Popping on Deceleration - Another Newbie Question

TedD

New member
I cannot seem to eliminate the popping I get when decelerating into a corner coming off from a wide open throttle condition. From what I read so far, this seems to indicate a lean condition, is this correct? Engine is BSP with BSP2 cam, 8 degree flywheel key, blue restrictor plate, 39 high and 21 low jets running 87 octane pump gas. Track is 7/10 mile sprint track. The problem seems to noticeably worse since advancing the flywheel. Any recommendations on a fix for this or will I always have the "Deceleration Popping" to some degree?

Thanks,
Ted
 

TedD

New member
Forgot to mention the plug has a very slight gray\white burn to it. Thinking I might need to go up a number or two on jet size?
 

TedD

New member
Is there a recommended lash setting for my configuration or should I go .003 on both sides?
 

rab3rd

New member
I have read to go zero when the engine is cold or lash to 3 on the exhaust and 2 on the intake while hot (ran my engine and got it hot and then measured the lash and its was nearly 6 on both after having set them to 3 ex and 2 in) I lash mine to 1 on both cold and still get popping. That's with the 20 degree factory timing advancement and the same jetting as you have.
 

mike00b

New member
Yep. Richen it up. When you let off throttle, the engine is still turning hi rpm and sucking air in. The only source of fuel is from the idle circuit... I start with 24 in the stock clones I build.
 

rab3rd

New member
Yep. Richen it up. When you let off throttle, the engine is still turning hi rpm and sucking air in. The only source of fuel is from the idle circuit... I start with 24 in the stock clones I build.

Do you have any issues at idle with the jet that big? Such as fouling the plug? Remember there is a restrictor plate involved here too.
 

mikey56

New member
When you decelerate, you reduce the amount of throttle. This causes an overrun, that is, the motor’s rpm is turning faster than the fuel provided can support, so the motor begins to spool down. This causes a couple of things to happen. First, when you close the throttle, you are also closing the throttle plate. This reduces the air and fuel floating into the motor, and increases the vacuum. This results in less air and fuel in the cylinder during the power stroke, which results in a lower pressure in the combustion chamber. When you reduce pressure in this manner, the mix burns slower, which results in two things: Now you end up with non-burned fuel in the exhaust, and burning fuel being ejected into the exhaust, which results in a backfire. The bottom line is that backfiring is perfectly normal and should actually be expected. It is up to you if you really want to get rid of it. But it's not caused by a lean condition...... research deceleration popping on google....

of course, what do i know?
 

rab3rd

New member
Sounds to me like you know plenty... ;-)

cut and paste from another forum.


If you think about the mechanics of what is going on upon decel, it makes perfect sense:
You start out with an engine that is turning high RPM with a carb that is open, flowing freely. Next, you close that slide. This has the effect of creating a tremendous vaccuum in the intake manifold (CHOKE!). This vaccuum does curious things:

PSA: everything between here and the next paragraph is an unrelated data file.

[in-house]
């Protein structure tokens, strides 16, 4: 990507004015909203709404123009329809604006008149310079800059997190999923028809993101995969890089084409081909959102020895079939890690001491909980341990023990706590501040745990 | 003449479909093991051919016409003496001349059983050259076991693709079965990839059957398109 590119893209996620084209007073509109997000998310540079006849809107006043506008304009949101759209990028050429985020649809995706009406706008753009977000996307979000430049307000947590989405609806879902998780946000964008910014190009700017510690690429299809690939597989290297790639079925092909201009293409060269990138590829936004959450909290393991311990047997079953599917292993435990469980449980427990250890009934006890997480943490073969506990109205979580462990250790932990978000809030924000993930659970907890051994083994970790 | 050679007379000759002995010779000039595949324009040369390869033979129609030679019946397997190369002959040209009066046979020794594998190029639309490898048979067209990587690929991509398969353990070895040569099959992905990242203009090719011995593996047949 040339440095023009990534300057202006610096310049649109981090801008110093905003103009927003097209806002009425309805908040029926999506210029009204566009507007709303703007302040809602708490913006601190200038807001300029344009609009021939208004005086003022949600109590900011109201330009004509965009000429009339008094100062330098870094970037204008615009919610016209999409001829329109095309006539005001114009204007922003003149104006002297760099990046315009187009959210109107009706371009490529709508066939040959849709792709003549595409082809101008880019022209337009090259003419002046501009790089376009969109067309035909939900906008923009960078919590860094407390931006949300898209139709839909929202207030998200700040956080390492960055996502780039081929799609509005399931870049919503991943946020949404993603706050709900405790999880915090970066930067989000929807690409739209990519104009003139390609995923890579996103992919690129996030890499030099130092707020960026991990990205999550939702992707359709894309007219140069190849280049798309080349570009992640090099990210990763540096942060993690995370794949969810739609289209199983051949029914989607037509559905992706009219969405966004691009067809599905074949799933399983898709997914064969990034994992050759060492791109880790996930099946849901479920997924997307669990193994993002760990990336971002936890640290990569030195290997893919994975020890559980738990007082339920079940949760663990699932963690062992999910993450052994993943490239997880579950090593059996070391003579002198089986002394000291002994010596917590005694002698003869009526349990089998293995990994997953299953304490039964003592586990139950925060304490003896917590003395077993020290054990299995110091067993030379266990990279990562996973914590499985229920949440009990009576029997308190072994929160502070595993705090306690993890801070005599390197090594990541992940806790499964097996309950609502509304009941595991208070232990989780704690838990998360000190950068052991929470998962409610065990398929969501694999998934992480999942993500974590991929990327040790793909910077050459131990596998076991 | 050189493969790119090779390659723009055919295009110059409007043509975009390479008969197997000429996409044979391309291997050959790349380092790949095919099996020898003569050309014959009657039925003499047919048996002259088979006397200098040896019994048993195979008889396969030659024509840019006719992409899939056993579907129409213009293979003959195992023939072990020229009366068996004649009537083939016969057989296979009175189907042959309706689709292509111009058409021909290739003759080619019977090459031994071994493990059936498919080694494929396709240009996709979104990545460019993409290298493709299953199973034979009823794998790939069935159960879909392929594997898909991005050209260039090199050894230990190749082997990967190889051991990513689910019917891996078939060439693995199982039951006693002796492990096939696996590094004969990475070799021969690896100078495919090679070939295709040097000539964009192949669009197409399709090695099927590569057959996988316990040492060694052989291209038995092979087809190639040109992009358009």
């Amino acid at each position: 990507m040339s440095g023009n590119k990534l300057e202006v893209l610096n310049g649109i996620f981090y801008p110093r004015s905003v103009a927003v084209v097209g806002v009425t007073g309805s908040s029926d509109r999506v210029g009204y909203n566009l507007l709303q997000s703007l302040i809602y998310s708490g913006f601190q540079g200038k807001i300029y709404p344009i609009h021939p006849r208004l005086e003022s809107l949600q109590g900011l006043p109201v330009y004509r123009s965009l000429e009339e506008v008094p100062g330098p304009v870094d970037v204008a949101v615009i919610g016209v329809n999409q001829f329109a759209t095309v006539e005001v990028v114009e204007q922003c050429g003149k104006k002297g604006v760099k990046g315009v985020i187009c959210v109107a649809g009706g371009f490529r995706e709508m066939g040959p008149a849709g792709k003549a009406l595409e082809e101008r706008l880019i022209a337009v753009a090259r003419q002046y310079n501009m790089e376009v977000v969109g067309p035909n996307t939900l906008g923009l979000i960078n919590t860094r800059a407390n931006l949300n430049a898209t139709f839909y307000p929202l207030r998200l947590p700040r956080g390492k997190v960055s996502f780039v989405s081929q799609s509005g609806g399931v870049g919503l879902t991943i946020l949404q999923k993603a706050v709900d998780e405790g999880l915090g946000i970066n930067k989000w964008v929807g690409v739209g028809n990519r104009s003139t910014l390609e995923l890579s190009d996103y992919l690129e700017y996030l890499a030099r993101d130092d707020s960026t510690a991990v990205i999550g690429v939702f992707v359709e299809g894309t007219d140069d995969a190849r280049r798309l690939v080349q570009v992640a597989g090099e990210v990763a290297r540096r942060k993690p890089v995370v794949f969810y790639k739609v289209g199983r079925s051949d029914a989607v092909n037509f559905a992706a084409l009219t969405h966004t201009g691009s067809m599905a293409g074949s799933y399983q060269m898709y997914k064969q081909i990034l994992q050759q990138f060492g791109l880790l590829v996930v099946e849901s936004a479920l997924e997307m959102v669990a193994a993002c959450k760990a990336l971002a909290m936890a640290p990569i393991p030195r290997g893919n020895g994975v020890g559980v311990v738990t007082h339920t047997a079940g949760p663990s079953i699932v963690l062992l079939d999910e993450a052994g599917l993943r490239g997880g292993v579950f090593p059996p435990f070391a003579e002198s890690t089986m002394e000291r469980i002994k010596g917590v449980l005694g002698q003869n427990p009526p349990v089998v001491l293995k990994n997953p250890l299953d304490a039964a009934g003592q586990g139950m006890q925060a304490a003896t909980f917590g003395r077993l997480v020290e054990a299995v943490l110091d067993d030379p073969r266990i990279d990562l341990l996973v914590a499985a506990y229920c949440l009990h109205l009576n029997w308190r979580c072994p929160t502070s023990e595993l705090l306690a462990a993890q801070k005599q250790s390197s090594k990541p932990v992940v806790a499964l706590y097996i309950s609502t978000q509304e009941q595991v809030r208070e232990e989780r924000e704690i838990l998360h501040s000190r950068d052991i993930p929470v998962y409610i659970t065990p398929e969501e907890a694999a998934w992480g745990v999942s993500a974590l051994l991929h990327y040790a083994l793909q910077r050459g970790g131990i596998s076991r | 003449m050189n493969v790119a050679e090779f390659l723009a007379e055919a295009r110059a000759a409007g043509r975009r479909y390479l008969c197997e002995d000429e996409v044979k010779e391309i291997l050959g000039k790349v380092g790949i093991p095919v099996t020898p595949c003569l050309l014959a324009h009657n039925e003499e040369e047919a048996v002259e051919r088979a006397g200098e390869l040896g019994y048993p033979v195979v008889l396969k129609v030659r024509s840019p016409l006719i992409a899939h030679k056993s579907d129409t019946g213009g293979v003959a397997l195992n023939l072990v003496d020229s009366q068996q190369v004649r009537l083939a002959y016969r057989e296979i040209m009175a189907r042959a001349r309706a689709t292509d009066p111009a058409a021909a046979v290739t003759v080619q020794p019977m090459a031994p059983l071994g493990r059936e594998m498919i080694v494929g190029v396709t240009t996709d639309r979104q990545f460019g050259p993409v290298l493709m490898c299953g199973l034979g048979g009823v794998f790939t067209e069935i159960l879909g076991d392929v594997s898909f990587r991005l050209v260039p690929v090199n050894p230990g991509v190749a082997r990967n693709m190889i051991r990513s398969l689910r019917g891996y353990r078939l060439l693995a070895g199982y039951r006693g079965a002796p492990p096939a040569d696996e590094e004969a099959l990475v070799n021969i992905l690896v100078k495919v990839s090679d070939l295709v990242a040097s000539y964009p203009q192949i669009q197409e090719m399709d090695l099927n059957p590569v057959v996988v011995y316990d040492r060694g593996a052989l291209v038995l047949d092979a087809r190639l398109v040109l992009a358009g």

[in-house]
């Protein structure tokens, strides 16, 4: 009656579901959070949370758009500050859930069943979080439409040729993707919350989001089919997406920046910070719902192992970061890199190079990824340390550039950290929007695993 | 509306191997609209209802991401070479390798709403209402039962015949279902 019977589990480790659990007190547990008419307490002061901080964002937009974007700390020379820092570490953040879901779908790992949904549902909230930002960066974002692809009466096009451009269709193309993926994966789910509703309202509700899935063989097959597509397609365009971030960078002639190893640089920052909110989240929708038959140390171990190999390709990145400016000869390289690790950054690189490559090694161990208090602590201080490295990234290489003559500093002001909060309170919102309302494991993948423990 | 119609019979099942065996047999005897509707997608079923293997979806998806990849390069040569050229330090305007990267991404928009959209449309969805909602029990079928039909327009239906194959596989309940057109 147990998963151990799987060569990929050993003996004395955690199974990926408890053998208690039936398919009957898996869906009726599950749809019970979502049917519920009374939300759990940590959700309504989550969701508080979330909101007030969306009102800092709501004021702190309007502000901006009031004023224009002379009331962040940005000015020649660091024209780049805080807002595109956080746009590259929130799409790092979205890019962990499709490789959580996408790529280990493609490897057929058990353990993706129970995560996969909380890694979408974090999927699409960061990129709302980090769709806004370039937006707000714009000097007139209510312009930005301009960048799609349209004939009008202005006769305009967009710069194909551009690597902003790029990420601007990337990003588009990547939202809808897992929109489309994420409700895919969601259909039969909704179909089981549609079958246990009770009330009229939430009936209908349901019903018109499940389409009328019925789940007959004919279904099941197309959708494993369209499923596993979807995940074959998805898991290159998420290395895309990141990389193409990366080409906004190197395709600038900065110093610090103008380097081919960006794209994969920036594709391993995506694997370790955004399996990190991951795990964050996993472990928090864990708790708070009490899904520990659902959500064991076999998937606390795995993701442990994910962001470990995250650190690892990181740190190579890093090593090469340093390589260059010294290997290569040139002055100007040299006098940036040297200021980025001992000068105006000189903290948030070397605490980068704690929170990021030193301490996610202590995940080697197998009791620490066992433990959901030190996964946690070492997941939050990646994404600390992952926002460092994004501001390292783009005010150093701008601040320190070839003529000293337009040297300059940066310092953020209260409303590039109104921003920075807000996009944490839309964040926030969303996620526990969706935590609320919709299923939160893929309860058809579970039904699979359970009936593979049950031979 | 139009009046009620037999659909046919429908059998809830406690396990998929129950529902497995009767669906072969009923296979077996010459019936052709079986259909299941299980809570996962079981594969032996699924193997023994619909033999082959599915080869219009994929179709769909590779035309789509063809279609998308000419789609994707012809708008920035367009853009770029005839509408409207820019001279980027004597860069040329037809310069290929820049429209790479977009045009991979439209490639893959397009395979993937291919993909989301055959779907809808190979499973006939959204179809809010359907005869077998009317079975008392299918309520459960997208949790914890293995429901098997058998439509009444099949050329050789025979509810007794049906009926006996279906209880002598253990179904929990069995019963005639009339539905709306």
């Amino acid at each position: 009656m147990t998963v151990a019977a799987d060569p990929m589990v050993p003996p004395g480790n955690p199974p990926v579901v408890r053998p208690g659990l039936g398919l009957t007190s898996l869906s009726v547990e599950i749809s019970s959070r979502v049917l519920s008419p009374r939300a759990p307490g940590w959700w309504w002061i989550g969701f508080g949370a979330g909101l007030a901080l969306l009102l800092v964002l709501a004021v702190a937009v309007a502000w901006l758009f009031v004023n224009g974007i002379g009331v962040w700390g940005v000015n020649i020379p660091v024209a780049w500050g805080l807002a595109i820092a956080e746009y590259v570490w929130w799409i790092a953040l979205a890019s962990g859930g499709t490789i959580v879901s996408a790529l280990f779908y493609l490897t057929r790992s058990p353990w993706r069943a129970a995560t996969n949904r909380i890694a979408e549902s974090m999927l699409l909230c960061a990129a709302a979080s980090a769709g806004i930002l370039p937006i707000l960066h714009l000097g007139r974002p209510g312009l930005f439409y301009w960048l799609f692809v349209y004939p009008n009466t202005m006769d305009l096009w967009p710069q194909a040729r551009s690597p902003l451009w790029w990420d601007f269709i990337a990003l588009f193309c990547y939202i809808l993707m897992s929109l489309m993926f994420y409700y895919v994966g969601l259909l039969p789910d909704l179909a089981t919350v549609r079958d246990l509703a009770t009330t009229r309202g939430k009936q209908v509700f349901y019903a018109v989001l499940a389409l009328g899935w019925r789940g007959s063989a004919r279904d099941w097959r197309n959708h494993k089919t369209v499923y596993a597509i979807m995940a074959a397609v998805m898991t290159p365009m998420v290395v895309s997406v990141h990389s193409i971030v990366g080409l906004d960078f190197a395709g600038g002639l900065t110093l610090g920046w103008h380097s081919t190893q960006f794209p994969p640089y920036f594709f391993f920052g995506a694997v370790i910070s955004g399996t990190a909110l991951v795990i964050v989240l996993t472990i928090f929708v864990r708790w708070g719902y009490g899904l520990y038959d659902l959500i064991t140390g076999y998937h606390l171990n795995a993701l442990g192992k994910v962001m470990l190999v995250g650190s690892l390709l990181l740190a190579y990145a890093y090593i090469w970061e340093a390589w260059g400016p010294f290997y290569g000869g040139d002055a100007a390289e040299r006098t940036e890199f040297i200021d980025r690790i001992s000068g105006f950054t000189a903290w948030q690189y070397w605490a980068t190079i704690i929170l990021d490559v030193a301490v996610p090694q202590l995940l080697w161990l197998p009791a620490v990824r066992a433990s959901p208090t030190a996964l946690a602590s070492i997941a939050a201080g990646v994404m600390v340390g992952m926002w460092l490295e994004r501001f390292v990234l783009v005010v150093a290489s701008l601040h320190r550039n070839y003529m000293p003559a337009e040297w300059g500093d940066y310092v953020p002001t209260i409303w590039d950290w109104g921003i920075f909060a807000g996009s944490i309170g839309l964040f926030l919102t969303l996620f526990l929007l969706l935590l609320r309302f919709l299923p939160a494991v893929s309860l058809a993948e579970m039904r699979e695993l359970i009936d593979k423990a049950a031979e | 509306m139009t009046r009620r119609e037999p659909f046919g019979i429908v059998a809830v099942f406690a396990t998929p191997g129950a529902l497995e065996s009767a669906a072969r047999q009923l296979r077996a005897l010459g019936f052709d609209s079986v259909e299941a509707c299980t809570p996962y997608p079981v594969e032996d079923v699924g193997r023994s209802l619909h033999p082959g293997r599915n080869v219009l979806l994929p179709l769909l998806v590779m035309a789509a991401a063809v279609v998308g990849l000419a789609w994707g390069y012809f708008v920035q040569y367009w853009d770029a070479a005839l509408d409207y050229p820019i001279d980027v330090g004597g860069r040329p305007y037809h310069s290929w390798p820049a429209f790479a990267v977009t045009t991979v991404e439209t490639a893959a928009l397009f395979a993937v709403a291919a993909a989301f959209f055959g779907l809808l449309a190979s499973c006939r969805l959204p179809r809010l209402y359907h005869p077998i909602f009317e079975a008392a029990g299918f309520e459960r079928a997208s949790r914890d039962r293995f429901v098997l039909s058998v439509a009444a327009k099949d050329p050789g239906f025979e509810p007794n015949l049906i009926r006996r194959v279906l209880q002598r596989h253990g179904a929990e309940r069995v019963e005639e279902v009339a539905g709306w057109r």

1. It pulls air and fuel from wherever it can--including the idle and low speed jetting in the carb.
2. To counteract the vaccuum, air will take the path of least resistance--including sucking exhaust gases back into the combustion chamber during valve overlap (the brief period of time that the exhaust and intake valves are open at the same time.

So what does this mean? Well, now you have a disproportionate rich mixture heading for the cylinder AND what little oxygen is drawn in is further diluted by gases that are coming back into the chamber from the exhaust valve. The result is poor, incomplete combustion! Depending on the temperature of the exhaust pipe and gases, reignition is possible once this mixture is introduced into a more oxygen rich environment. This produces the "pop."

Why does a lean running engine have a tendency to excessively pop? The exhaust gas temperature of a lean engine is substantially higher than one that is running on the rich side ( an EGT probe will show this). Therefore, the high EGT serves to heat the pipe more and the gases themselves become a much better source of re-ignition. By richening things up, you are cooling down the exhaust temp and therefore reducing potential re-ignition sources.

Any 4 stroke engine--even those that are flawlessly tuned will pop on decel. It is harmless, but can be annoying--granted. However, I would never alter the jetting of an otherwise performing motorcycle to get rid of it. Go by the seat of your pants and the color of your spark plug rather than the popping as an indication of the jetting of your scoot!
 

mikey56

New member
I take that back...a lean condition can result in popping, just as a rich condition can....Go by the the color of your spark plug rather than the popping as an indication of the tuning of your kart! It is normal. Annoying, but normal. Can be reduced, by trial and error, but normal.
 

mikey56

New member
true....but at least we get the information to TedD so that he knows he's ok and that it's nothing to worry about!!
 

rab3rd

New member
I know Ted, we race together. Pretty much started at the same time. I was a few weeks ahead of him in my first race vs his. Right now Im staying ahead of him, when I can keep the tires pointed in the right direction, but hes coming for me. LOL
 

mikey56

New member
that was my problem the last race of this season....keeping the tires pointed in the right direction and in contact with the asphalt!
 
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